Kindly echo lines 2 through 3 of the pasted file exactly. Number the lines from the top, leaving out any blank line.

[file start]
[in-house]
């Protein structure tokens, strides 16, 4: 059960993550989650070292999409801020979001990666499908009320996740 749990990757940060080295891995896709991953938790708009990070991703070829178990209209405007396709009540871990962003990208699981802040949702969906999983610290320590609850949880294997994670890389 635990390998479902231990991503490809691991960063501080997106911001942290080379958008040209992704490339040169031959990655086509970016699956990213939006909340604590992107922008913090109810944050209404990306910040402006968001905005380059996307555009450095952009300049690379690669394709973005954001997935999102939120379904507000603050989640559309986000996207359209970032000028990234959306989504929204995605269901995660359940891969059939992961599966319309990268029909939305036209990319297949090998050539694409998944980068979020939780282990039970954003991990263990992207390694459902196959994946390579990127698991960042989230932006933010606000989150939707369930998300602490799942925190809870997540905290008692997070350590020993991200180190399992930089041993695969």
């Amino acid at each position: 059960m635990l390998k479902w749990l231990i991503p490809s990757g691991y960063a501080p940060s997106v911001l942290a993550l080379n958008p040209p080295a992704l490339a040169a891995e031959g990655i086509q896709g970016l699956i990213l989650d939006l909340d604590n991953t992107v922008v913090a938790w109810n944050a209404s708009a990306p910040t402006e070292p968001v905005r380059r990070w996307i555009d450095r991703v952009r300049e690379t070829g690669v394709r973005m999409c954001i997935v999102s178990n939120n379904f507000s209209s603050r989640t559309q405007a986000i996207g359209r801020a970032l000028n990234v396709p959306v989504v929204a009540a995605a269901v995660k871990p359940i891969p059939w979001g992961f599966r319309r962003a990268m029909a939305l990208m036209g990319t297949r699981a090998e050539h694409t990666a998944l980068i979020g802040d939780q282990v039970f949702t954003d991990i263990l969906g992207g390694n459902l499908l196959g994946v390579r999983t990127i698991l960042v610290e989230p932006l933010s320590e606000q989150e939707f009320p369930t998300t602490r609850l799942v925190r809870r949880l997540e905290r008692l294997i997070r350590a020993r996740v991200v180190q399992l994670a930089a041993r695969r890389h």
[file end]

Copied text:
């Protein structure tokens, strides 16, 4: 059960993550989650070292999409801020979001990666499908009320996740 749990990757940060080295891995896709991953938790708009990070991703070829178990209209405007396709009540871990962003990208699981802040949702969906999983610290320590609850949880294997994670890389 635990390998479902231990991503490809691991960063501080997106911001942290080379958008040209992704490339040169031959990655086509970016699956990213939006909340604590992107922008913090109810944050209404990306910040402006968001905005380059996307555009450095952009300049690379690669394709973005954001997935999102939120379904507000603050989640559309986000996207359209970032000028990234959306989504929204995605269901995660359940891969059939992961599966319309990268029909939305036209990319297949090998050539694409998944980068979020939780282990039970954003991990263990992207390694459902196959994946390579990127698991960042989230932006933010606000989150939707369930998300602490799942925190809870997540905290008692997070350590020993991200180190399992930089041993695969």
């Amino acid at each position: 059960m635990l390998k479902w749990l231990i991503p490809s990757g691991y960063a501080p940060s997106v911001l942290a993550l080379n958008p040209p080295a992704l490339a040169a891995e031959g990655i086509q896709g970016l699956i990213l989650d939006l909340d604590n991953t992107v922008v913090a938790w109810n944050a209404s708009a990306p910040t402006e070292p968001v905005r380059r990070w996307i555009d450095r991703v952009r300049e690379t070829g690669v394709r973005m999409c954001i997935v999102s178990n939120n379904f507000s209209s603050r989640t559309q405007a986000i996207g359209r801020a970032l000028n990234v396709p959306v989504v929204a009540a995605a269901v995660k871990p359940i891969p059939w979001g992961f599966r319309r962003a990268m029909a939305l990208m036209g990319t297949r699981a090998e050539h694409t990666a998944l980068i979020g802040d939780q282990v039970f949702t954003d991990i263990l969906g992207g390694n459902l499908l196959g994946v390579r999983t990127i698991l960042v610290e989230p932006l933010s320590e606000q989150e939707f009320p369930t998300t602490r609850l799942v925190r809870r949880l997540e905290r008692l294997i997070r350590a020993r996740v991200v180190q399992l994670a930089a041993r695969r890389h």